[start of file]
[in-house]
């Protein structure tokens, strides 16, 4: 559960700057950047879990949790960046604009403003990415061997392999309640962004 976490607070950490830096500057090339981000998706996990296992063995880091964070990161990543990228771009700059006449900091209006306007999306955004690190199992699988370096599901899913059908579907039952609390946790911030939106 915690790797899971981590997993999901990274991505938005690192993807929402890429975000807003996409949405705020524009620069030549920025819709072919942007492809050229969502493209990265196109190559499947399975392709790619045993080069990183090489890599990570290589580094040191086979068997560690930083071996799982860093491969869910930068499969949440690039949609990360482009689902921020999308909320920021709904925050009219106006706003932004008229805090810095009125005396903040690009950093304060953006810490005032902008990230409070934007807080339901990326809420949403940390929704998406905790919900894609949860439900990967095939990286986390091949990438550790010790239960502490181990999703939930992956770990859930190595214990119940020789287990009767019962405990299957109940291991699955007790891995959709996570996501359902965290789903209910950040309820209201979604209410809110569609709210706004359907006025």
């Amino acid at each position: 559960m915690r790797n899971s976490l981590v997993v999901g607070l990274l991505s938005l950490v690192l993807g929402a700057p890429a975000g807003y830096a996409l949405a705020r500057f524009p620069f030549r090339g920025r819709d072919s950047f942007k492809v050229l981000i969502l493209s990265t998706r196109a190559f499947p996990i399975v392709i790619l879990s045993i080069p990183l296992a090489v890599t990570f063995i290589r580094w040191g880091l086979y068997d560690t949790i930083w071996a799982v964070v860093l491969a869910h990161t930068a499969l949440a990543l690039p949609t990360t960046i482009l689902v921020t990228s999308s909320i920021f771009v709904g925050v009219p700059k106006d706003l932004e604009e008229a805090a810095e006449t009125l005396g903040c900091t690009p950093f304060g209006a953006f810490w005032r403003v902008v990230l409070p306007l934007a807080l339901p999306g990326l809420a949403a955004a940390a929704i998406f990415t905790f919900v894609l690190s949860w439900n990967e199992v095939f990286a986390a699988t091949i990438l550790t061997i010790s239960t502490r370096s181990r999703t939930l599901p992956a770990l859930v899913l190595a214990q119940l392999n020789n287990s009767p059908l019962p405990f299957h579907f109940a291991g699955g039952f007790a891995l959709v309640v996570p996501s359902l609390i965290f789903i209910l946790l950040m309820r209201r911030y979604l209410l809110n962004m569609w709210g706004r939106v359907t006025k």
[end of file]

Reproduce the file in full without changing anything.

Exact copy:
[in-house]
């Protein structure tokens, strides 16, 4: 559960700057950047879990949790960046604009403003990415061997392999309640962004 976490607070950490830096500057090339981000998706996990296992063995880091964070990161990543990228771009700059006449900091209006306007999306955004690190199992699988370096599901899913059908579907039952609390946790911030939106 915690790797899971981590997993999901990274991505938005690192993807929402890429975000807003996409949405705020524009620069030549920025819709072919942007492809050229969502493209990265196109190559499947399975392709790619045993080069990183090489890599990570290589580094040191086979068997560690930083071996799982860093491969869910930068499969949440690039949609990360482009689902921020999308909320920021709904925050009219106006706003932004008229805090810095009125005396903040690009950093304060953006810490005032902008990230409070934007807080339901990326809420949403940390929704998406905790919900894609949860439900990967095939990286986390091949990438550790010790239960502490181990999703939930992956770990859930190595214990119940020789287990009767019962405990299957109940291991699955007790891995959709996570996501359902965290789903209910950040309820209201979604209410809110569609709210706004359907006025």
């Amino acid at each position: 559960m915690r790797n899971s976490l981590v997993v999901g607070l990274l991505s938005l950490v690192l993807g929402a700057p890429a975000g807003y830096a996409l949405a705020r500057f524009p620069f030549r090339g920025r819709d072919s950047f942007k492809v050229l981000i969502l493209s990265t998706r196109a190559f499947p996990i399975v392709i790619l879990s045993i080069p990183l296992a090489v890599t990570f063995i290589r580094w040191g880091l086979y068997d560690t949790i930083w071996a799982v964070v860093l491969a869910h990161t930068a499969l949440a990543l690039p949609t990360t960046i482009l689902v921020t990228s999308s909320i920021f771009v709904g925050v009219p700059k106006d706003l932004e604009e008229a805090a810095e006449t009125l005396g903040c900091t690009p950093f304060g209006a953006f810490w005032r403003v902008v990230l409070p306007l934007a807080l339901p999306g990326l809420a949403a955004a940390a929704i998406f990415t905790f919900v894609l690190s949860w439900n990967e199992v095939f990286a986390a699988t091949i990438l550790t061997i010790s239960t502490r370096s181990r999703t939930l599901p992956a770990l859930v899913l190595a214990q119940l392999n020789n287990s009767p059908l019962p405990f299957h579907f109940a291991g699955g039952f007790a891995l959709v309640v996570p996501s359902l609390i965290f789903i209910l946790l950040m309820r209201r911030y979604l209410l809110n962004m569609w709210g706004r939106v359907t006025k």